Those affected by Autism must be treated with special attention

The Daily Graphic published a story on its front page on Wednesday, July 12, with the headline "Autism must not be death warrant: GT Bank rolls out big action." The tale showed how, despite having autism, 16-year-old Phil Bertino was excelling in sports like bicycling, swimming, and other pursuits. It also brought to light how difficult it was for Phil Bertino's parents to give him the medical and psychological care he needed to lead a normal lifestyle.

The monetary investments Phil Bertino's parents made in his life, from pricey medical treatments and other procedures to providing him with specialized visual education, were clear from his success story. Children with autism can benefit both themselves and the community if they receive the necessary care and support, as demonstrated by Phil Bertino's success story.

However, it seems that autism has not received the proper care, and many people are unaware of the condition. The development of a person's communication and social interaction skills is impacted by the neurological condition known as autism, which affects normal brain function. Millions of people worldwide are affected by this lifelong problem. Autism spectrum disorder is characterized by delayed social skills, repetitive behavior, and difficulty with speech and nonverbal communication, according to the Center for Learning and Childhood Development( CLCD).

It is a cerebral and developmental condition that affects children from an early age and persists for life. Although the causes of autism remain a secret, research has linked them to genes and the atmosphere. According to the US-based Center for Disease Control and Prevention, approximately 1% of people worldwide suffer from autism spectrum disorder( ASD).

According to the World Health Organization( WHO), one out of every 160 kids worldwide has autism spectrum disorder. The CLCD estimates that 38.7% of Ghanaian children under the age of 14 are affected, despite the lack of information on the continent of Africa. According to a 2017 record from the Autism Society of Ghana, 400,000 people in Ghana are disabled. The Daily Graphic is concerned because some people in the nation attribute the circumstance to witchcraft or a divine plague. People with autism deal with prejudice, prejudices, and various forms of abuse as a result of this attitude. Additionally, those who have autistic children usually criticize the society in which they live and their parents and caregivers.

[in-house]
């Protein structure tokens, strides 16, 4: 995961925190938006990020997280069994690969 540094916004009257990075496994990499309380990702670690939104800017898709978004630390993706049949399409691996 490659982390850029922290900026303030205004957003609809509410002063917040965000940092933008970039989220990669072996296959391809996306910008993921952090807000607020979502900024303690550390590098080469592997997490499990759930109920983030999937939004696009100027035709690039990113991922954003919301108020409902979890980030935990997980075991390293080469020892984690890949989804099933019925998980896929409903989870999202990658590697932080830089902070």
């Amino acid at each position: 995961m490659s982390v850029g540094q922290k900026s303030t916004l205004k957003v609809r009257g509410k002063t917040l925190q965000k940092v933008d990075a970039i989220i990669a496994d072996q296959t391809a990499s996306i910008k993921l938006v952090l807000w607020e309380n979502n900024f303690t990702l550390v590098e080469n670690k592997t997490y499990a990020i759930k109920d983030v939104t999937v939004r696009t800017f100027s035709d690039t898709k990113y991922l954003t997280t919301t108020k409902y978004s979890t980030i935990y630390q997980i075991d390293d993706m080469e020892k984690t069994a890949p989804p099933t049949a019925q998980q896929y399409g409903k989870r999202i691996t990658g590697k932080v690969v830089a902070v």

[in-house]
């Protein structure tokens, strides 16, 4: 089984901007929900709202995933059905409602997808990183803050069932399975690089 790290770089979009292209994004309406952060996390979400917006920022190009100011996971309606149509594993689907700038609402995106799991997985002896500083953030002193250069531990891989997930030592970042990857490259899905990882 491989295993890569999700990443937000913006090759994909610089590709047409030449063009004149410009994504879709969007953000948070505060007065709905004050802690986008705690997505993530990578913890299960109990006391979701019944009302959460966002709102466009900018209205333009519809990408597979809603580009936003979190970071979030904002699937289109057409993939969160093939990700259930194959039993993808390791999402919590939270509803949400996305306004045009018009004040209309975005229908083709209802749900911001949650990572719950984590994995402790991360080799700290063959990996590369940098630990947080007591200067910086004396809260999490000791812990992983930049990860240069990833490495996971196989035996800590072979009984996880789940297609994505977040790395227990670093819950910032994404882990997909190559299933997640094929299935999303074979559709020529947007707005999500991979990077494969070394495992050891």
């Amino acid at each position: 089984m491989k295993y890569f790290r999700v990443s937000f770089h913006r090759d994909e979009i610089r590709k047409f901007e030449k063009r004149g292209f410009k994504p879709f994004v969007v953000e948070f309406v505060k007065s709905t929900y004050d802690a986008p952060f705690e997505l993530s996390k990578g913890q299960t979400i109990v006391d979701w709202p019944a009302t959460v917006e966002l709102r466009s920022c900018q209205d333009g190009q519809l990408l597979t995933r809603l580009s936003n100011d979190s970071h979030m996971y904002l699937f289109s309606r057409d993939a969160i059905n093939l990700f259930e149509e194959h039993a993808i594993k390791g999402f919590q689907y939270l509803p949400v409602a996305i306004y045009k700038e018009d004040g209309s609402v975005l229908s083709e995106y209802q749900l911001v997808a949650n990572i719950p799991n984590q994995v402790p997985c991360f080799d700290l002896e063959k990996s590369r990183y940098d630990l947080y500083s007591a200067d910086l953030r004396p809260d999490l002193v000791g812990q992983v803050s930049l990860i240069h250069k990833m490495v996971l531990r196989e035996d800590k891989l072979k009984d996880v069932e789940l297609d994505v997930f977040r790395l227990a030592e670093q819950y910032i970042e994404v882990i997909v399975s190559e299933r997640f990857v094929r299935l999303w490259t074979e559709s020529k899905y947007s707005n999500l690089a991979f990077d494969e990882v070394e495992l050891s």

Even worse, it can be very challenging for the majority of parents of children with autism to provide for them properly due to their financial struggles. In addition to the typical costs that parents without adhd must pay, caring for disabled children entails higher medical costs, more expensive transportation, and higher educational costs.

Abigail Asempa, the superintendent of the non-profit AwaaAwaa2 organization that raises children with special needs, expressed concern over the government's "zero interest" in the plight of autistic children. According to The Daily Graphic, it is time for the government to support those with autism by providing them with a unique clinical care package. Additionally, it's crucial to provide centers for the education of autistic children with special incentives.

Once more, we at the Daily Graphic think that in order for people with autism to function better and advance the nation, society must accept them as everyone else. Therefore, attitudinal change in attitudes toward people with autism, their parents, and caregivers is required by the general public. Actors from both states and non-states must participate in the support of autistic children. The Daily Graphic thanks the Guaranteed Trust( GT) Bank for launching a $2 million initiative to support autistic children and their caregivers in light of this.

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